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Archaeo News 

22 June 2004
Destruction of a Prehistoric fort in Ireland

Heritage experts condemned the destruction of part of a 3,000-year-old Celtic fort in Co Kerry (Ireland). The 700 metres of earthen works that surrounded the ancient Dún Mór Fort on the Dingle Peninsula were levelled by an excavating machine. An entrance and a standing stone with an ogham (Celtic writing) inscription were also removed.
     Heritage Ireland spokeswoman Isobel Smyth said it was a dreadful act. "This is a very important site and we want to see an investigation carried out," she said. The 80 acre Dún Mór fort overlooks the Blasket Islands and the Skelligs. The Ogham stone which was removed contained an inscription to Dhuibne, a deity of the Corca Dhuibne tribe which lived in the area from around 1,000 BCE to 600 CE.
     The destruction was uncovered by local walking tour guide and amateur archaeologist Con Moriarty. "Someone has to be held responsible for this outrageous behaviour. People are lamenting the loss of historic sites and artefacts in wartime Iraq but here it is happening in peace time Ireland," he said. The police visited the site and have begun an inquiry into the incident. Listed as a national monument on the Sites and Monuments Record of Co Kerry, a survey carried out by the OPW over 20 years ago, Dún Mór Fort should enjoy protection. However, the legal status of such monuments on private lands lies sometimes in "a grey area".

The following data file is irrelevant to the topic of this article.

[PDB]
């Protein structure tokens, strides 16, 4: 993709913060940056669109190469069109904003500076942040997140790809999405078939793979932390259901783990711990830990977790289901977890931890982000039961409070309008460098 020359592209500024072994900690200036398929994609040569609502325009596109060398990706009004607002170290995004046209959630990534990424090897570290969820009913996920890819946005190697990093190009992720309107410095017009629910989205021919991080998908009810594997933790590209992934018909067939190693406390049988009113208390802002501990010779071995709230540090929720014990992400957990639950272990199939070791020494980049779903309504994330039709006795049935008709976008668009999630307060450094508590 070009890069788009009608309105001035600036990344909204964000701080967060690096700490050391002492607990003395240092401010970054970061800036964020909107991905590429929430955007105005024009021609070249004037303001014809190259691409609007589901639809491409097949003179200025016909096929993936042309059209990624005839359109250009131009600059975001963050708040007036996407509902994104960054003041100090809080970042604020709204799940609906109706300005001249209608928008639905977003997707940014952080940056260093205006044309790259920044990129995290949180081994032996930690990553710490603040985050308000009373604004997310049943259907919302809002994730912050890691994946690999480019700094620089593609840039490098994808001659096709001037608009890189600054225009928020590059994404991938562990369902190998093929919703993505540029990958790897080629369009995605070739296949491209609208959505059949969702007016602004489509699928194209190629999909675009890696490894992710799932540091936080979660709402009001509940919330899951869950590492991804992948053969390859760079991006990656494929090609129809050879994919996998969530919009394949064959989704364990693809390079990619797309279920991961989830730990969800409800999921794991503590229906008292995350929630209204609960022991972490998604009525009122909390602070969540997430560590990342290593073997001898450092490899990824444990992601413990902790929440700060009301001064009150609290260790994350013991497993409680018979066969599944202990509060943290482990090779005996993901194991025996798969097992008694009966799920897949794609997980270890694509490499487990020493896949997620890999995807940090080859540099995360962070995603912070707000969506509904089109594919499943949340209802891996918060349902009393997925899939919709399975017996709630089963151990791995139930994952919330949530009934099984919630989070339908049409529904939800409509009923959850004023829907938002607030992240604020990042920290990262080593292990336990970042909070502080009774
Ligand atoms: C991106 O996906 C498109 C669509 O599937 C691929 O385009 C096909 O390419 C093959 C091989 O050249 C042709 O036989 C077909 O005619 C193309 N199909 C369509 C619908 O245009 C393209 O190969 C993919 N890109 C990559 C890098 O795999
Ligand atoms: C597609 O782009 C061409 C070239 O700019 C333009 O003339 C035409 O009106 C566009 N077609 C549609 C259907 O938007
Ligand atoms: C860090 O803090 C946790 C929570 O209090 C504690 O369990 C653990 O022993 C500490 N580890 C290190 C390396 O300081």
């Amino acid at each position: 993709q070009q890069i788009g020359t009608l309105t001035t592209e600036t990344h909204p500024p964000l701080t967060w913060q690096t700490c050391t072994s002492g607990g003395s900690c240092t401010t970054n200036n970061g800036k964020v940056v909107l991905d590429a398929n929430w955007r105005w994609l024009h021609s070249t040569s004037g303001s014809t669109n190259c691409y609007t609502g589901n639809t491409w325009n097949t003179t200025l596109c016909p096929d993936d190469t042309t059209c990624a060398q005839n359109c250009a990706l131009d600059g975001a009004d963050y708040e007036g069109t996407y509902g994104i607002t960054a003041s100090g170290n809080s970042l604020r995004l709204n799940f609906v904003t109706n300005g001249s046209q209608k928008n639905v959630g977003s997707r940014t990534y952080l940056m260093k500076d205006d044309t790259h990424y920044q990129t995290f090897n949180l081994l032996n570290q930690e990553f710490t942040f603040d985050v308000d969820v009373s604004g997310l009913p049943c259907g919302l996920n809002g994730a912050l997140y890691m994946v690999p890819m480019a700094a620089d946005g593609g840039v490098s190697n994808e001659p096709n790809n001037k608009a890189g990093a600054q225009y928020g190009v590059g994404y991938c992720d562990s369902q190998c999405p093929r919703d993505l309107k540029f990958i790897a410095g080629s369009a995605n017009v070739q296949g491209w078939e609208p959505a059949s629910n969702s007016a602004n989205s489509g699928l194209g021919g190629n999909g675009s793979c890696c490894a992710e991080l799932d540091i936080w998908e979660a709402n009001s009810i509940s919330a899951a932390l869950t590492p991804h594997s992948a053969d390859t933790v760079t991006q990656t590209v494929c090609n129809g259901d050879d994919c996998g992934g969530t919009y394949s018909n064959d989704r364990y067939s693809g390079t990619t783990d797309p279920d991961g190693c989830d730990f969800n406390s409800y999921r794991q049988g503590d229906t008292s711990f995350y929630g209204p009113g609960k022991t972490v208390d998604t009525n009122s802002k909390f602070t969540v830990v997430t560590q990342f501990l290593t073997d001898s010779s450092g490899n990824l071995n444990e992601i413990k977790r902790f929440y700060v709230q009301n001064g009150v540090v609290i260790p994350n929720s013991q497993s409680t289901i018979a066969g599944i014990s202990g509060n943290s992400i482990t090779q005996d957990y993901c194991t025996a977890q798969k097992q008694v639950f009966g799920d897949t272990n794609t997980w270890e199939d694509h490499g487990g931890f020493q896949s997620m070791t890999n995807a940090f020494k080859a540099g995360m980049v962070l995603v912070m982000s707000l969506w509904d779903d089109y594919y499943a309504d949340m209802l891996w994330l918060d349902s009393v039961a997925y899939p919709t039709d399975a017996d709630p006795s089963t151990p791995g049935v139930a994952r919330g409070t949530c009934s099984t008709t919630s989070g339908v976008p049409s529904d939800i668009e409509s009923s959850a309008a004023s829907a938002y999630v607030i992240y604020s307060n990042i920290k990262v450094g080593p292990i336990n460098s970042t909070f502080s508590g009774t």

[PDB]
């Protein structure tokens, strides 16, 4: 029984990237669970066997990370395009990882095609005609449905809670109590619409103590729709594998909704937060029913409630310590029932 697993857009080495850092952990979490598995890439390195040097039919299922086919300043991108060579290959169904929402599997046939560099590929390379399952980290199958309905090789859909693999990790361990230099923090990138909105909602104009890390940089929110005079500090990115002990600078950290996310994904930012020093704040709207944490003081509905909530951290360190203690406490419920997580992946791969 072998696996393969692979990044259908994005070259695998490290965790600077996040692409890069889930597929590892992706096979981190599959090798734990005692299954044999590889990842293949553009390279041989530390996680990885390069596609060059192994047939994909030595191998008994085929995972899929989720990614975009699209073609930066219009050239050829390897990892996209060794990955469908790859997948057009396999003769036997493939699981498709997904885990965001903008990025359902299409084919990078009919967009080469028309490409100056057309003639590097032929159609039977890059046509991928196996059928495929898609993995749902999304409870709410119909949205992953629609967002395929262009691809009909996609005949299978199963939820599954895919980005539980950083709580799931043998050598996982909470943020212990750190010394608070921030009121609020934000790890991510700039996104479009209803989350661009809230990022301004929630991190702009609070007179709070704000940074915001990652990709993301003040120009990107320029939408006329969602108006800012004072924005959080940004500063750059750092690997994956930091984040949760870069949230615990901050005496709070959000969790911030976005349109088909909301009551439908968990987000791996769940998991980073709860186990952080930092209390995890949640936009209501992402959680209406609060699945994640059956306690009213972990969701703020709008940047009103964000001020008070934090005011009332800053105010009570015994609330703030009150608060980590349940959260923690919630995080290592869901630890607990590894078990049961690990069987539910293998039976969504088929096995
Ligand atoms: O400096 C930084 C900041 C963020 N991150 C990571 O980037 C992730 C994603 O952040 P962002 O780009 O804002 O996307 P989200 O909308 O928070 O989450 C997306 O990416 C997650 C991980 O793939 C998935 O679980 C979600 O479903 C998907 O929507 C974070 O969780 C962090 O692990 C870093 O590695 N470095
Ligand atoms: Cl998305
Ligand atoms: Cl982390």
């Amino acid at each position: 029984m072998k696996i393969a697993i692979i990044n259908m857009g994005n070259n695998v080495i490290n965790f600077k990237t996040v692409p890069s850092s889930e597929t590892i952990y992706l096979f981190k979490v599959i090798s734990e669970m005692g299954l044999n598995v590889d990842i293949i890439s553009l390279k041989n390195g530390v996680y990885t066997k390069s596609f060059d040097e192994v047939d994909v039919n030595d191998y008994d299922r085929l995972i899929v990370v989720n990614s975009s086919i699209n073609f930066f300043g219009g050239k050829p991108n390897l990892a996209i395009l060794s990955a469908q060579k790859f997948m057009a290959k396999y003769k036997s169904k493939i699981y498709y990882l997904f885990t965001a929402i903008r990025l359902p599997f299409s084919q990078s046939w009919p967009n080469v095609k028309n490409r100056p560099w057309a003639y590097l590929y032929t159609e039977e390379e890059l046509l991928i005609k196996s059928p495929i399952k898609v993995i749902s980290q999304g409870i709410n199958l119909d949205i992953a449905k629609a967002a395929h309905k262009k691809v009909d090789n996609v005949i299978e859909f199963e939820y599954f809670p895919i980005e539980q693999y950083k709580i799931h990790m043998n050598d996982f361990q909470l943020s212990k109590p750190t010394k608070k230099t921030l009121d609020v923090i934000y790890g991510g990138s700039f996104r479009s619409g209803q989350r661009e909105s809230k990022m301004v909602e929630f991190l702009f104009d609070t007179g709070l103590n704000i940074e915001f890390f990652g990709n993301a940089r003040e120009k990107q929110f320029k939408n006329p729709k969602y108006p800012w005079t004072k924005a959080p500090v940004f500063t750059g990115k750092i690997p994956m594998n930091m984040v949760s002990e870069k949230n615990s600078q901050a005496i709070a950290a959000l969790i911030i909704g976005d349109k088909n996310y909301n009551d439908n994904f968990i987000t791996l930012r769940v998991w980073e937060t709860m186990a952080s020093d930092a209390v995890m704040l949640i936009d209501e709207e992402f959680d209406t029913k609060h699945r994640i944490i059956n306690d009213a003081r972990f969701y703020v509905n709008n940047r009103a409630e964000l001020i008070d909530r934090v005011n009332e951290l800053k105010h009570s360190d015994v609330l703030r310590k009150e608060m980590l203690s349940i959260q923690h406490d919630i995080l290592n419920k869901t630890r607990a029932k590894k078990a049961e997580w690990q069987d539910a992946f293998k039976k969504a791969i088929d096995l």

Dún Mór was one of the biggest settlements of its kind in Europe, according to Galway-based archaeologist Michael Gibbons. "The average ring fort was around 30 metres in diameter. This was 500-600 metres. This is vandalism on an unbelievable scale," he said.
     According to a Heritage Council survey, around 10% of all national monuments have been lost in the last 10 years. The vast majority of this destruction is carried out by farmers who are reclaiming land. Mr Gibbons said that changes in Irish farming had accelerated the process. "As farm sizes increase and smaller farms decline, farmers are gobbling up land they have no connection with. We are losing a lot of monuments, especially in Munster," he said.

Sources: Ireland On-Line, The Irish Times (21 June 2004)

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